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The Court of Protection issues a variety of orders including the most common Deputyship Orders, and Statutory Wills. These types of Orders are arguably the most important legal instruments required for a dementia patient or anyone diagnosed with a mental incapability seeking access to legal services, as these Orders provide their representative the authority to make important legal decisions on their behalf.

A representative can be anyone who is a close family member, friend, solicitor, member of the social care team. The representative will apply to the Court of Protection to make an order to allow them to be deputy.

When is an Order from the Court of Protection required?

This will be required in cases where a Lasting Power of Attorney has not been put in place before capacity was lost, and the legal decision needs to be made on behalf of someone. A Deputyship Order is most commonly used to deal with someone’s finances such as gaining access to their bank accounts in order to pay for care fees or requiring the authority to sell someone’s property on their behalf.

A Deputyship Order can be used in welfare decisions if granted however the Court of Protection are generally reluctant to appoint welfare deputies. The Mental Capacity Act states that ‘the powers conferred on the welfare deputy should be as limited in scope and duration as is reasonably practical in the circumstances’. The Court of Protection therefore usually only appoints One of the sessions with regards to welfare orders

What is the process for applying for a Deputyship Order?

Firstly, the representative must show that they would not be directly benefiting from taking over the finances of someone else.  The proposed deputy is required to fill out a number of forms detailing the person’s finances to whom the application relates. They arere required to also detail their own financial circumstances and history as well as providing a witness statement as to why the Deputyship Order is required. Alongside this, a capacity assessment report is required from a medical practitioner who is able to state that the person to whom the application relates is unable to make decisions on their own.

The Court of Protection sets variable timescales in which they allow people who have been notified of the order to respond with an objection. Eventually, the court protection will issue an order setting out the terms under which the deputy may act on behalf of the person and will set out any restrictions.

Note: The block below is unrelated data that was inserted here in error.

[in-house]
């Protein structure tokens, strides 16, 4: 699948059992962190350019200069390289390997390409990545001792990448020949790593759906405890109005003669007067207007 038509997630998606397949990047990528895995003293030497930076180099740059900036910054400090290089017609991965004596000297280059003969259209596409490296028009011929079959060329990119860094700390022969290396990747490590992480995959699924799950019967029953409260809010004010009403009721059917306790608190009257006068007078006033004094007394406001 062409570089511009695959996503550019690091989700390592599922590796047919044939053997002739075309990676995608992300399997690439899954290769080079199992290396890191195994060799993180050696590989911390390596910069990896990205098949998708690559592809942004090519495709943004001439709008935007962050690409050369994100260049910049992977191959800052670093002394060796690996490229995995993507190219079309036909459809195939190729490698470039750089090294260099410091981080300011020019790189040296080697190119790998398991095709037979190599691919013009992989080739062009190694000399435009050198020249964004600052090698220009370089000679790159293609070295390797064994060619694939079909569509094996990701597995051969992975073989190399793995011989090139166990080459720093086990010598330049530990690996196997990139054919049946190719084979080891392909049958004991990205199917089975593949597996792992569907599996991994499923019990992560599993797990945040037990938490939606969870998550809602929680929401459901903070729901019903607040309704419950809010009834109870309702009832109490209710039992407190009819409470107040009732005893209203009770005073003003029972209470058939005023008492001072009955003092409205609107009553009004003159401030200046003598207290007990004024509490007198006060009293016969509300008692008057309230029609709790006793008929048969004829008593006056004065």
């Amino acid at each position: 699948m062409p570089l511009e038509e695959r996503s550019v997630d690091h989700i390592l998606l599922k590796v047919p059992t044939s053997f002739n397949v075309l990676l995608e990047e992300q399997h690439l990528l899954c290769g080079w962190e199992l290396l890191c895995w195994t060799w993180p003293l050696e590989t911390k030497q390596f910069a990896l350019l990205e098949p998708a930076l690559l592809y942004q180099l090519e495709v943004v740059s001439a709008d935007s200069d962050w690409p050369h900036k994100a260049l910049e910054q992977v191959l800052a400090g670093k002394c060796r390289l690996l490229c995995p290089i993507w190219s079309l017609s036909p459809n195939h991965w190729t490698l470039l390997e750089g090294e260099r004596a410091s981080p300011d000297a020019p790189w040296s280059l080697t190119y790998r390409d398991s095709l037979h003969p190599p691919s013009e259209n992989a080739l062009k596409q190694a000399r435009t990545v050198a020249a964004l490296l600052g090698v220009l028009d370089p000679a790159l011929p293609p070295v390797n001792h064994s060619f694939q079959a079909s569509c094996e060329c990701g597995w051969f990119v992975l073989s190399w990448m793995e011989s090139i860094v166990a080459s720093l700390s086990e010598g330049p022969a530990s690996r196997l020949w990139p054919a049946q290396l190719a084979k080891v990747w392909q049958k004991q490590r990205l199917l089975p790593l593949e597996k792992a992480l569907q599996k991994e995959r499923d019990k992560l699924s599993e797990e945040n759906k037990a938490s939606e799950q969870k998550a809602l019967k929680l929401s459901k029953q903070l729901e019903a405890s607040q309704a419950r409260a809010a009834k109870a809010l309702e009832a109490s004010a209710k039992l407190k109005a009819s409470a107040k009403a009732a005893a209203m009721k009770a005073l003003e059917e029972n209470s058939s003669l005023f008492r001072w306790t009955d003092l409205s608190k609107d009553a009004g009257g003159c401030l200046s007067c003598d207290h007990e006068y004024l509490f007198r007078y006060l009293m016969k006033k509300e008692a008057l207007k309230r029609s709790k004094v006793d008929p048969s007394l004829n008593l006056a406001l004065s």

This whole procedure can take months to complete before an Order is finally granted.

This can be extremely problematic for the person to whom the application relates who may have suffered due to the length of time it has taken for an Order to be granted and the subsequent costs which have been incurred.

What if a Lasting Power of Attorney is in place?

The good news is, if there is a Lasting Power of Attorney in place from the time before the applicant lost mental capacity then this can be used in all situations regarding most legal decisions. However, the time at which the Power of Attorney was made will depend on whether the scope for Health and Welfare decisions are covered.

The lasting power of attorney for Health and Welfare only came in to place in October 2007 (following the Mental Capacity Act 2005 coming into force). Before this time it was only possible to make an enduring power-of-attorney, which only covered provisions for financial decisions. Once registered, an EPA therefore only allows a representative to deal with someone’s property and financial decisions.

If a Health and Welfare Power of Attorney was not made (on or after October 2007) it is likely that there will be nothing in place appointing someone to make health decisions on behalf of someone who loses mental capacity. This is when a court order from the court of protection may be required for health decisions, however, as discussed above the courts are reluctant to appoint welfare deputies and the issuing of an Order can be costly and often unsuccessful.

What next?

It is therefore crucial to ensure you make a Lasting Power of Attorney to ensure that someone is appointed to make decision on your behalf should you lose the capacity to be able to do so in the future. However, if there ever is a time when a Court of Protection order is required then it is a good idea to seek the advice of a legal professional who can help navigate the web of forms and requirements needed to meet the specifications of a successful application.

For further advice, please contact Louise Miller, Head of Wills and Probate at Mincoffs Solicitors on 0191 281 6151 or email

[i] Alzheimer’s Society (2014), Dementia UK 2014


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